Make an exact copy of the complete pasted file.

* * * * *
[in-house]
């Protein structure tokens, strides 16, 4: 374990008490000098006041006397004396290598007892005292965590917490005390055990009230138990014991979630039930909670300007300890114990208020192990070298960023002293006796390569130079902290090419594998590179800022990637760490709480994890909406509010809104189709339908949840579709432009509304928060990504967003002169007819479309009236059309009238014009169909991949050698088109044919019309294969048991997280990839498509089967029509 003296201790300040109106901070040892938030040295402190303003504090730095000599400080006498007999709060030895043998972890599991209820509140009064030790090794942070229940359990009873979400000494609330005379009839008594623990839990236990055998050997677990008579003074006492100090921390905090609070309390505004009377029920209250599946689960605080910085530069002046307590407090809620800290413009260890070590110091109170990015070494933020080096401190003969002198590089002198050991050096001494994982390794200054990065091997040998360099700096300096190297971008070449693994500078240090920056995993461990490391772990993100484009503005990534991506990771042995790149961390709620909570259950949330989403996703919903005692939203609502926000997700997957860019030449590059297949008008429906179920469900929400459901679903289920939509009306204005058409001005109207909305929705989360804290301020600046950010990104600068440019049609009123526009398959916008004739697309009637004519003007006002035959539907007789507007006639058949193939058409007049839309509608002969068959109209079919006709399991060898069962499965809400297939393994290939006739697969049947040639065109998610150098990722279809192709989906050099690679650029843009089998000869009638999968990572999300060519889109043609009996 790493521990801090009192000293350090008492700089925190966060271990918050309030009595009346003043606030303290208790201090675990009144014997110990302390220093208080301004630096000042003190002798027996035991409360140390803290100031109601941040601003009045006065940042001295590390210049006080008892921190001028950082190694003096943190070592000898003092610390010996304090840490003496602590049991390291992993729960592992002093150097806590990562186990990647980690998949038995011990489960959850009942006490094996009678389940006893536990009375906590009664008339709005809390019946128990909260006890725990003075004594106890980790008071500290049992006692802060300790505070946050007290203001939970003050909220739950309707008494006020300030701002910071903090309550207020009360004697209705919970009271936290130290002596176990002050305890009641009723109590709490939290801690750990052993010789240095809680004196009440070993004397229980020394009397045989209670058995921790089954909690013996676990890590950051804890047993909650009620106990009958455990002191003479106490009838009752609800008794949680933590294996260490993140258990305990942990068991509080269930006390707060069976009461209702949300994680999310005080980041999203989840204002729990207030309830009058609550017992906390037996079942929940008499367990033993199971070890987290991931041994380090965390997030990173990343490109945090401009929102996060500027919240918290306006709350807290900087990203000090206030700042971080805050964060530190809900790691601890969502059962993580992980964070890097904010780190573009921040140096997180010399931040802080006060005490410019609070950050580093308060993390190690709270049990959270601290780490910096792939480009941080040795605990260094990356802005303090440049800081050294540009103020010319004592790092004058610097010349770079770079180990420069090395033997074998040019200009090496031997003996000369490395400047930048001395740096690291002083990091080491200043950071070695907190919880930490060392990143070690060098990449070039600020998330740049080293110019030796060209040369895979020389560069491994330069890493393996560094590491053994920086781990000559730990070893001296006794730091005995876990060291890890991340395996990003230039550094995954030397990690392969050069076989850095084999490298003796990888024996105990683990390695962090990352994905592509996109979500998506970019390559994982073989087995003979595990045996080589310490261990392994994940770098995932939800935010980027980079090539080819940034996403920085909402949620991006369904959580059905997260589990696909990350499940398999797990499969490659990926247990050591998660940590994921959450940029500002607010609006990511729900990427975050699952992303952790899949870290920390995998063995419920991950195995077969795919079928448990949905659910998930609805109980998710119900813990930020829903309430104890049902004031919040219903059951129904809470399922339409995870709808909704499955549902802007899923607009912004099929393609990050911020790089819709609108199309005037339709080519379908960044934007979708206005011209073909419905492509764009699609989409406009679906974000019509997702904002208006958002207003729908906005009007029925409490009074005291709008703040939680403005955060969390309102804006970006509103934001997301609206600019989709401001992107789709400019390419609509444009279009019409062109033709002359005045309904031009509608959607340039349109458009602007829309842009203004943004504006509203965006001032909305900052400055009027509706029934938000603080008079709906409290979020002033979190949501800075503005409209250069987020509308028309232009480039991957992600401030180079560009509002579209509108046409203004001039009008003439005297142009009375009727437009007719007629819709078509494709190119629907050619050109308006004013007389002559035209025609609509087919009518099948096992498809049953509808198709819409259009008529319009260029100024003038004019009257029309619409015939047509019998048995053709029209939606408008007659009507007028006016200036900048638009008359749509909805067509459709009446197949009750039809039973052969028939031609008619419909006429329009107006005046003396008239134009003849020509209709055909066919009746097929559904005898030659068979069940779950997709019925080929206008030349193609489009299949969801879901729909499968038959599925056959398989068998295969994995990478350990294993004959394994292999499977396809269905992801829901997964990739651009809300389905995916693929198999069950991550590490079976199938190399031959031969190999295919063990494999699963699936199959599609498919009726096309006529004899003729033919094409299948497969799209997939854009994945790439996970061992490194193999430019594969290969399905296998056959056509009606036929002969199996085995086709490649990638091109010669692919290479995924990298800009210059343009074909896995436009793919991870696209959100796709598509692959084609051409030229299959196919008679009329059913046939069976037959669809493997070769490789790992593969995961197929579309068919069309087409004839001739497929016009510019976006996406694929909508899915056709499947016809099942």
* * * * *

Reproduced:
[in-house]
């Protein structure tokens, strides 16, 4: 374990008490000098006041006397004396290598007892005292965590917490005390055990009230138990014991979630039930909670300007300890114990208020192990070298960023002293006796390569130079902290090419594998590179800022990637760490709480994890909406509010809104189709339908949840579709432009509304928060990504967003002169007819479309009236059309009238014009169909991949050698088109044919019309294969048991997280990839498509089967029509 003296201790300040109106901070040892938030040295402190303003504090730095000599400080006498007999709060030895043998972890599991209820509140009064030790090794942070229940359990009873979400000494609330005379009839008594623990839990236990055998050997677990008579003074006492100090921390905090609070309390505004009377029920209250599946689960605080910085530069002046307590407090809620800290413009260890070590110091109170990015070494933020080096401190003969002198590089002198050991050096001494994982390794200054990065091997040998360099700096300096190297971008070449693994500078240090920056995993461990490391772990993100484009503005990534991506990771042995790149961390709620909570259950949330989403996703919903005692939203609502926000997700997957860019030449590059297949008008429906179920469900929400459901679903289920939509009306204005058409001005109207909305929705989360804290301020600046950010990104600068440019049609009123526009398959916008004739697309009637004519003007006002035959539907007789507007006639058949193939058409007049839309509608002969068959109209079919006709399991060898069962499965809400297939393994290939006739697969049947040639065109998610150098990722279809192709989906050099690679650029843009089998000869009638999968990572999300060519889109043609009996 790493521990801090009192000293350090008492700089925190966060271990918050309030009595009346003043606030303290208790201090675990009144014997110990302390220093208080301004630096000042003190002798027996035991409360140390803290100031109601941040601003009045006065940042001295590390210049006080008892921190001028950082190694003096943190070592000898003092610390010996304090840490003496602590049991390291992993729960592992002093150097806590990562186990990647980690998949038995011990489960959850009942006490094996009678389940006893536990009375906590009664008339709005809390019946128990909260006890725990003075004594106890980790008071500290049992006692802060300790505070946050007290203001939970003050909220739950309707008494006020300030701002910071903090309550207020009360004697209705919970009271936290130290002596176990002050305890009641009723109590709490939290801690750990052993010789240095809680004196009440070993004397229980020394009397045989209670058995921790089954909690013996676990890590950051804890047993909650009620106990009958455990002191003479106490009838009752609800008794949680933590294996260490993140258990305990942990068991509080269930006390707060069976009461209702949300994680999310005080980041999203989840204002729990207030309830009058609550017992906390037996079942929940008499367990033993199971070890987290991931041994380090965390997030990173990343490109945090401009929102996060500027919240918290306006709350807290900087990203000090206030700042971080805050964060530190809900790691601890969502059962993580992980964070890097904010780190573009921040140096997180010399931040802080006060005490410019609070950050580093308060993390190690709270049990959270601290780490910096792939480009941080040795605990260094990356802005303090440049800081050294540009103020010319004592790092004058610097010349770079770079180990420069090395033997074998040019200009090496031997003996000369490395400047930048001395740096690291002083990091080491200043950071070695907190919880930490060392990143070690060098990449070039600020998330740049080293110019030796060209040369895979020389560069491994330069890493393996560094590491053994920086781990000559730990070893001296006794730091005995876990060291890890991340395996990003230039550094995954030397990690392969050069076989850095084999490298003796990888024996105990683990390695962090990352994905592509996109979500998506970019390559994982073989087995003979595990045996080589310490261990392994994940770098995932939800935010980027980079090539080819940034996403920085909402949620991006369904959580059905997260589990696909990350499940398999797990499969490659990926247990050591998660940590994921959450940029500002607010609006990511729900990427975050699952992303952790899949870290920390995998063995419920991950195995077969795919079928448990949905659910998930609805109980998710119900813990930020829903309430104890049902004031919040219903059951129904809470399922339409995870709808909704499955549902802007899923607009912004099929393609990050911020790089819709609108199309005037339709080519379908960044934007979708206005011209073909419905492509764009699609989409406009679906974000019509997702904002208006958002207003729908906005009007029925409490009074005291709008703040939680403005955060969390309102804006970006509103934001997301609206600019989709401001992107789709400019390419609509444009279009019409062109033709002359005045309904031009509608959607340039349109458009602007829309842009203004943004504006509203965006001032909305900052400055009027509706029934938000603080008079709906409290979020002033979190949501800075503005409209250069987020509308028309232009480039991957992600401030180079560009509002579209509108046409203004001039009008003439005297142009009375009727437009007719007629819709078509494709190119629907050619050109308006004013007389002559035209025609609509087919009518099948096992498809049953509808198709819409259009008529319009260029100024003038004019009257029309619409015939047509019998048995053709029209939606408008007659009507007028006016200036900048638009008359749509909805067509459709009446197949009750039809039973052969028939031609008619419909006429329009107006005046003396008239134009003849020509209709055909066919009746097929559904005898030659068979069940779950997709019925080929206008030349193609489009299949969801879901729909499968038959599925056959398989068998295969994995990478350990294993004959394994292999499977396809269905992801829901997964990739651009809300389905995916693929198999069950991550590490079976199938190399031959031969190999295919063990494999699963699936199959599609498919009726096309006529004899003729033919094409299948497969799209997939854009994945790439996970061992490194193999430019594969290969399905296998056959056509009606036929002969199996085995086709490649990638091109010669692919290479995924990298800009210059343009074909896995436009793919991870696209959100796709598509692959084609051409030229299959196919008679009329059913046939069976037959669809493997070769490789790992593969995961197929579309068919069309087409004839001739497929016009510019976006996406694929909508899915056709499947016809099942």